Whites were not the only ones to have slaves. Many “Indians” had slaves as well. Some did intermarry with their slaves or have children with them, just as did Caucasians with their slaves. In the Who Do You Think You Are series featuring Emmitt Smith, he did an ethnicity DNA test and it showed he had 7% American Indian roots. The realm of possibility is there, but there is not sufficient proof to say Lewis CARTER had enough Indian genes to give Earl WOODS one-quarter American Indian ethnicity. Unless Tiger is willing to give us DNA for testing, we are not likely to find such a precise percent.

In the Table for Lewis/Louis CARTER, you will see that he is never shown as anything but black. (As for Maude’s table, please note “blank” means no answer was given, “none” means the word “none” appeared in the column and “n/a” means not asked. The entries listed as June are United States Federal Censuses and those listed as March are from the Kansas State Census Collection, 1855-1925.) The reason the table stops at the 1905 Kansas census is because his wife is listed as widowed on the 1910 United States Federal Census.

Although the birth year and the spelling of his first name differ from census to census, the place of birth and ethnicity is consistent. There is a white Lewis CARTER, born in Missouri, but he stayed in Missouri. The main reason the white Lewis CARTER is ruled out as Earl’s grandfather is that the Lewis CARTER who moved to Kansas and had the daughter named Maude, is the one consistently shown as black, just as his daughter is shown to be in her Table.

Some interesting facts on the census records are that his address for all the years from 1875 to1905 is Stanger, Leavenworth, Kansas. On the 1875 Kansas State Census Collection, his occupation is not shown, but he is living on a farm owned by F. B. Burrell, a farmer.  The farmer’s family and all other people on the page, except for Louis are white.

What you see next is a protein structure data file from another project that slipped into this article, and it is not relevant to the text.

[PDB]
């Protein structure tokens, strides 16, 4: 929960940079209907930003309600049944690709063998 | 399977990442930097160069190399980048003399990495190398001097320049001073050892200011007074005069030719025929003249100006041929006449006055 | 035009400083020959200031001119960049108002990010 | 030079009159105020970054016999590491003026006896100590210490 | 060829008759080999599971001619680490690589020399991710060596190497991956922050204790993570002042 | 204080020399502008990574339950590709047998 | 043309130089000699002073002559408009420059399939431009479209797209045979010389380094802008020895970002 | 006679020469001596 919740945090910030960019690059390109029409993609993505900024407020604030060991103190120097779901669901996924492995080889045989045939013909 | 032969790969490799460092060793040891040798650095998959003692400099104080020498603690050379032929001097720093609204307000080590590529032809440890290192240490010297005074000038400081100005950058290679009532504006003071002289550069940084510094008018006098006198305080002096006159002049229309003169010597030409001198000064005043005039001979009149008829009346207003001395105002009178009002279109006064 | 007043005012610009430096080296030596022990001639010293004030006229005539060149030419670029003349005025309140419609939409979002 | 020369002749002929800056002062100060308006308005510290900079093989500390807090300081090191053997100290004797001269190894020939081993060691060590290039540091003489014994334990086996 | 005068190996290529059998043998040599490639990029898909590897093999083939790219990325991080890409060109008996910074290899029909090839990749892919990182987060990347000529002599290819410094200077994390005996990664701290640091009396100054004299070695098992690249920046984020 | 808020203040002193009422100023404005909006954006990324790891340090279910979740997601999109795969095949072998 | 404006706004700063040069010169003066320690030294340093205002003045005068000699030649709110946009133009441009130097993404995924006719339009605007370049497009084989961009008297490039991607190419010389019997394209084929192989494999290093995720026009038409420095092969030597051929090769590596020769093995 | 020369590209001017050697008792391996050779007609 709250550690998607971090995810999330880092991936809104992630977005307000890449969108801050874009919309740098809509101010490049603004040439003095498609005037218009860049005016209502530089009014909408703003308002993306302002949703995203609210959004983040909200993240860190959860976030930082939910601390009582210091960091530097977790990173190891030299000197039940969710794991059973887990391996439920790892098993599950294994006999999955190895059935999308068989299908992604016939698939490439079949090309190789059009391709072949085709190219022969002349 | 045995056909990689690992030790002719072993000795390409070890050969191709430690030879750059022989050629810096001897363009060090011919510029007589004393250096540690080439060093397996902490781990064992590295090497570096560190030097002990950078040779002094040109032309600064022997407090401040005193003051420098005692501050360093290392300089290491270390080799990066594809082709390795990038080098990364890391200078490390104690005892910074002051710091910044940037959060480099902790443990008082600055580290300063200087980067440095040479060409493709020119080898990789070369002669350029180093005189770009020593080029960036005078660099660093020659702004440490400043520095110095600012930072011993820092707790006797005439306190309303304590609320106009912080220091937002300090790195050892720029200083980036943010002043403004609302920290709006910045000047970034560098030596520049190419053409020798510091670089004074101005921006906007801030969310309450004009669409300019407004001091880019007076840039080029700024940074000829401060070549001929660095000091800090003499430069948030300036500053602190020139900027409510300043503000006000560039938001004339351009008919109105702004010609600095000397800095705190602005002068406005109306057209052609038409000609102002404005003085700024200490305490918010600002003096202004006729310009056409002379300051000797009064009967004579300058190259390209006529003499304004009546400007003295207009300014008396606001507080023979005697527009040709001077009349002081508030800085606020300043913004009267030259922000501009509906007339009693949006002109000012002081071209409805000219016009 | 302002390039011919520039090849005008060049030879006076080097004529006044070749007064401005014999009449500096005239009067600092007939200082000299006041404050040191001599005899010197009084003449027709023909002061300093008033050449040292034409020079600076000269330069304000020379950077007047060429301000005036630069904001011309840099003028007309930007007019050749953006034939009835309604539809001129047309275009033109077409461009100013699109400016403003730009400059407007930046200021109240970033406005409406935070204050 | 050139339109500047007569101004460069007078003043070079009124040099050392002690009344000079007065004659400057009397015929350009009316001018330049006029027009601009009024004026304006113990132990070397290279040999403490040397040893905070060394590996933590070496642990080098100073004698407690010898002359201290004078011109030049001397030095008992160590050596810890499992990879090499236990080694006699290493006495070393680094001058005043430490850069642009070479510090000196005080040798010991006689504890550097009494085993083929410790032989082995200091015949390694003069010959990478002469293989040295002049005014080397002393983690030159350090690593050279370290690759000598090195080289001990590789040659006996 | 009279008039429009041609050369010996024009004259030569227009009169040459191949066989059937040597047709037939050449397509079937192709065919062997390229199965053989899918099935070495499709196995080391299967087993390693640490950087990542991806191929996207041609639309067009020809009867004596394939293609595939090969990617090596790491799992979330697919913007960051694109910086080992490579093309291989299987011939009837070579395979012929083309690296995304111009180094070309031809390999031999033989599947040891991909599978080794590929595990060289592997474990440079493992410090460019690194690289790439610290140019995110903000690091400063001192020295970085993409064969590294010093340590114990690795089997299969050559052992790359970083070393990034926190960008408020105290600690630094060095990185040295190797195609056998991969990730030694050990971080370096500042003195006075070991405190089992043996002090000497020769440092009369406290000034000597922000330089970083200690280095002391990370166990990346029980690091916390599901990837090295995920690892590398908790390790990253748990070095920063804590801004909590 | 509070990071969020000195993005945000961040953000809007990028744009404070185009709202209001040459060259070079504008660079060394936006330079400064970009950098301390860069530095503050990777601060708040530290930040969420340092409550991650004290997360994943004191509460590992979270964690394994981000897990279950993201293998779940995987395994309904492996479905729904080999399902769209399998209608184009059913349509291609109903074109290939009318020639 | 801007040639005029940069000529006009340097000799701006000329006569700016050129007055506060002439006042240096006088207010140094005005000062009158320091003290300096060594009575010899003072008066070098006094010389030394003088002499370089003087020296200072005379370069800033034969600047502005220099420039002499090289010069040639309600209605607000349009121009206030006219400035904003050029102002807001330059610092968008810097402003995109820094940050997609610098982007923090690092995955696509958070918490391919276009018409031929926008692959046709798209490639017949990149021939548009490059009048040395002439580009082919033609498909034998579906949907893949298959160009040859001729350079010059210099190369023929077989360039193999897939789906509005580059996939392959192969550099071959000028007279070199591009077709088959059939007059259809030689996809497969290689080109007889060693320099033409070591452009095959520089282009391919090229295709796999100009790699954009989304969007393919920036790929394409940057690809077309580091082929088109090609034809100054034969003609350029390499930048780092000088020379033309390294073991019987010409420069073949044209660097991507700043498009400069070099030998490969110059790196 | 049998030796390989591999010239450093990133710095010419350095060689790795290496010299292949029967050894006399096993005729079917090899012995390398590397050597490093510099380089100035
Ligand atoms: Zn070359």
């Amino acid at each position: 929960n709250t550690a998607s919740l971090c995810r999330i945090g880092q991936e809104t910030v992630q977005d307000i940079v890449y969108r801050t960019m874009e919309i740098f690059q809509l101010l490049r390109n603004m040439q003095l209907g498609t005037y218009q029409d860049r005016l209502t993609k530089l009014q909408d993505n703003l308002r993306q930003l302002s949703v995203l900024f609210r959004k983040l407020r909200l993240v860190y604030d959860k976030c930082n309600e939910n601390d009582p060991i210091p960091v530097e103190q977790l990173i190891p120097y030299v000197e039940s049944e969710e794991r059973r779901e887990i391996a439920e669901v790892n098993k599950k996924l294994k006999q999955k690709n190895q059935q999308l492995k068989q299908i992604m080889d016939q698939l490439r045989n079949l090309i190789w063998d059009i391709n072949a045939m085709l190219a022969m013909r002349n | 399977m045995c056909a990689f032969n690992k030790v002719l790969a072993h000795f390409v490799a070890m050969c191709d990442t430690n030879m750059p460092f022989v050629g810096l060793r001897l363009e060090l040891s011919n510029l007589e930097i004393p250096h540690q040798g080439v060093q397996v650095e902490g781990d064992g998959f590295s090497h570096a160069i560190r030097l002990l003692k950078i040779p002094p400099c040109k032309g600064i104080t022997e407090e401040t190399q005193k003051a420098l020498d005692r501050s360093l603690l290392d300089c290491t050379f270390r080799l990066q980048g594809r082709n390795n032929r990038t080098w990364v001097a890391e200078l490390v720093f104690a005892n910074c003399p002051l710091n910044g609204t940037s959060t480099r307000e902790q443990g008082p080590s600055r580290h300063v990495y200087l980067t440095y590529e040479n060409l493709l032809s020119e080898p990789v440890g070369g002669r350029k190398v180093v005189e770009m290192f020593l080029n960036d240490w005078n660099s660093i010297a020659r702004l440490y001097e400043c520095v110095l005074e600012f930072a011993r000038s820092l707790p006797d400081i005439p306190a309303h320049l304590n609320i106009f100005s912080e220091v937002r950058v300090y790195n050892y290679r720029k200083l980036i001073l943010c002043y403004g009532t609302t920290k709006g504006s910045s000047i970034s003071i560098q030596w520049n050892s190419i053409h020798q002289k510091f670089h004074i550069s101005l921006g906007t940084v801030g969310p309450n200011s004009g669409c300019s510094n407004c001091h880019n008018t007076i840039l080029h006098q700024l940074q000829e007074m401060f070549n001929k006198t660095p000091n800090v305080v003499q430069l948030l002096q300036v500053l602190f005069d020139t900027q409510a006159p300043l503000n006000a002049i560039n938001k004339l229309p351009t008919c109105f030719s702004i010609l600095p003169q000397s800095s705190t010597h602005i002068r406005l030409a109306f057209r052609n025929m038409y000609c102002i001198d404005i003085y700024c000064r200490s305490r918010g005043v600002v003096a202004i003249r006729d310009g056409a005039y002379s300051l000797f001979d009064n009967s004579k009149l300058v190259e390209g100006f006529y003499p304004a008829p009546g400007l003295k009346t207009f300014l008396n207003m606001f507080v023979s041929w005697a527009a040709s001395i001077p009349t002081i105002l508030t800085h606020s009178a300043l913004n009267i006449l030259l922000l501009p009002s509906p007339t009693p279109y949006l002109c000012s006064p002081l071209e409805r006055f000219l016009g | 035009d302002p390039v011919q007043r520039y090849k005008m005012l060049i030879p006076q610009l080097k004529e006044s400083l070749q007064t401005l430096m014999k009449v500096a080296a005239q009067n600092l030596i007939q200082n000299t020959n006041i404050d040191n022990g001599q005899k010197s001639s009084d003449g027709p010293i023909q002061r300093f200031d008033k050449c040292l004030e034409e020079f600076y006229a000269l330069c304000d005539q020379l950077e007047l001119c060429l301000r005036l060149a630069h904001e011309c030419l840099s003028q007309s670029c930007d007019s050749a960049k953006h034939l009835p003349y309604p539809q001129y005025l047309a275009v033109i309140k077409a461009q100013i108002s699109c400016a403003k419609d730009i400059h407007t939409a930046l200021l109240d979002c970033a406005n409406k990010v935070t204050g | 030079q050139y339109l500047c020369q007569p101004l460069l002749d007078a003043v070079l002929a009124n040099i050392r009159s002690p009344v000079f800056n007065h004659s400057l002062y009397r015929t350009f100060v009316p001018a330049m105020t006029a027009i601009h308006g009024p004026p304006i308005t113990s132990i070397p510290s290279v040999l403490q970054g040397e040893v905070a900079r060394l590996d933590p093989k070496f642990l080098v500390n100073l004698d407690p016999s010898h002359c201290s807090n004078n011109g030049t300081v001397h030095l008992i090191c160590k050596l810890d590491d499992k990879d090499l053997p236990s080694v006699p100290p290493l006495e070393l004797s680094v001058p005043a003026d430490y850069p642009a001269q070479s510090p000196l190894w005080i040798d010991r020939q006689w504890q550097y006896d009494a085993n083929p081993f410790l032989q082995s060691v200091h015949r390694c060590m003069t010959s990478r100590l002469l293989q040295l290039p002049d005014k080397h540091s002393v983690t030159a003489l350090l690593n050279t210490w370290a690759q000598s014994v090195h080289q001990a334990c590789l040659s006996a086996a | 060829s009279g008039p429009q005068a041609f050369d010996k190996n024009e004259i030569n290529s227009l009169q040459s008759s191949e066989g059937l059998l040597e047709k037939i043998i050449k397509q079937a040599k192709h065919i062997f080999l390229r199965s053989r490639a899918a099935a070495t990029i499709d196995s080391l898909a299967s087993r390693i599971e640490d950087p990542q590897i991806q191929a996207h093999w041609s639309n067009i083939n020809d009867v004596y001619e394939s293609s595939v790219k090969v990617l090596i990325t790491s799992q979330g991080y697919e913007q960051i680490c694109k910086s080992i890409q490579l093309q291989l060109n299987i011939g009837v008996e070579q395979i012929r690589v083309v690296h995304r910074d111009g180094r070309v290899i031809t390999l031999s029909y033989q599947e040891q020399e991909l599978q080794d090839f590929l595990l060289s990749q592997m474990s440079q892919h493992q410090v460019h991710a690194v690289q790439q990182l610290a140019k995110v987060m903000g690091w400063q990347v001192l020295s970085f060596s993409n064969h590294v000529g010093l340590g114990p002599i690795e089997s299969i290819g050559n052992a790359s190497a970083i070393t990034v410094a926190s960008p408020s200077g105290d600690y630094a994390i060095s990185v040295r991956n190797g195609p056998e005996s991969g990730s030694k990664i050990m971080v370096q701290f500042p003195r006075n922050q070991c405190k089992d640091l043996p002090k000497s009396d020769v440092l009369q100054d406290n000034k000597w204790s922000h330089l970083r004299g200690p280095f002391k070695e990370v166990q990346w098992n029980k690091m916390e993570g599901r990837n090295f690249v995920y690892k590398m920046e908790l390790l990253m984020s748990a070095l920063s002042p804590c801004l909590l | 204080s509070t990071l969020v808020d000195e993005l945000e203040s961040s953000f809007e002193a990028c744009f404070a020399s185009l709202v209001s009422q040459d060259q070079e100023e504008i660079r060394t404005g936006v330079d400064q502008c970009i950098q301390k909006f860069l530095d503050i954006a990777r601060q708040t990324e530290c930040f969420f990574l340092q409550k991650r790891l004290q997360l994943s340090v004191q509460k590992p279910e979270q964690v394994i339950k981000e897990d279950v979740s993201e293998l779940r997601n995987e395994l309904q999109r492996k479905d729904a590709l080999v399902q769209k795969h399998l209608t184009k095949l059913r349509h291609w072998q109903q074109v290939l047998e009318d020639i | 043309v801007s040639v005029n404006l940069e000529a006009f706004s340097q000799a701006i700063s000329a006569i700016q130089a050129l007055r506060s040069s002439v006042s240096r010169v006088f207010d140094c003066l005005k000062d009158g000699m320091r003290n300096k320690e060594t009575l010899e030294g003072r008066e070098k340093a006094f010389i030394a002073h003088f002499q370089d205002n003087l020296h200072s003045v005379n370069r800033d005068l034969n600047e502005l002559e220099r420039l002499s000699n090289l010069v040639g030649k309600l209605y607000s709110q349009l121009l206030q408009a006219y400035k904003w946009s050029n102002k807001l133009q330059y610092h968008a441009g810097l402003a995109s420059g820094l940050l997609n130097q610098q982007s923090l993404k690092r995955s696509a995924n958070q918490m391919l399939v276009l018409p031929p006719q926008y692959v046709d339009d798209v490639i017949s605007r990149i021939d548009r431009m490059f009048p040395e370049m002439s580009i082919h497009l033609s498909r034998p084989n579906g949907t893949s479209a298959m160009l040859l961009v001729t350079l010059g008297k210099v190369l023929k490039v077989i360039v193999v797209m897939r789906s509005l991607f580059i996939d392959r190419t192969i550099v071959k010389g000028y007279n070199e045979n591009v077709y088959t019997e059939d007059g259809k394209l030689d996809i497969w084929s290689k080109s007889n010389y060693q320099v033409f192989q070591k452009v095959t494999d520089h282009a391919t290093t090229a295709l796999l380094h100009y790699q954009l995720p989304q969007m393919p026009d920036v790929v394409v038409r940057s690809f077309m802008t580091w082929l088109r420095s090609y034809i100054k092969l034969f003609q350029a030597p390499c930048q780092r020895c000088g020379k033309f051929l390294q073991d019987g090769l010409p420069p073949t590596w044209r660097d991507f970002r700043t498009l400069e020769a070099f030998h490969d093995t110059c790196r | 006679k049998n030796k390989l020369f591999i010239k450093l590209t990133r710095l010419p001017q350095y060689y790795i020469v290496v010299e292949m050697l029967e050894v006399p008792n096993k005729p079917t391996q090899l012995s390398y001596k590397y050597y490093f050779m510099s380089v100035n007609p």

On the 1880 United States Federal Census, Lewis is shown as Servant in the column for relationship to the Head of Household, which then was William Hazelwood, but in the column for occupation, he is shown as Farm laborer. Hazelwood is listed as a farmer. Hazelwood, his family and all others on the page, except for Lewis, are white. Lewis is marked as B for black.

He is shown as married on the 1880 census, but there is no wife listed and by 1885 he is widowed. No children are found on those two census records for this first marriage.

In the 1885 Kansas census, Lewis is a laborer living with John Allen, a post master. Allan and his wife Georgia are white and have a white domestic named Jane Pearson. Interestingly, William Hazelwood and family are listed in the very next house the census taker visited. There is one other black man listed and he is a farm hand living with William Ryan and family. All others on the page are white.

You may wonder why the 1890 United States Federal Census is not shown on the table. The answer is most of it was destroyed during a 1921 fire in the basement of the Commerce Building in Washington, D.C., where the 1890 census records were held. The little that is left does not include the jurisdiction where Lewis CARTER lived at the time.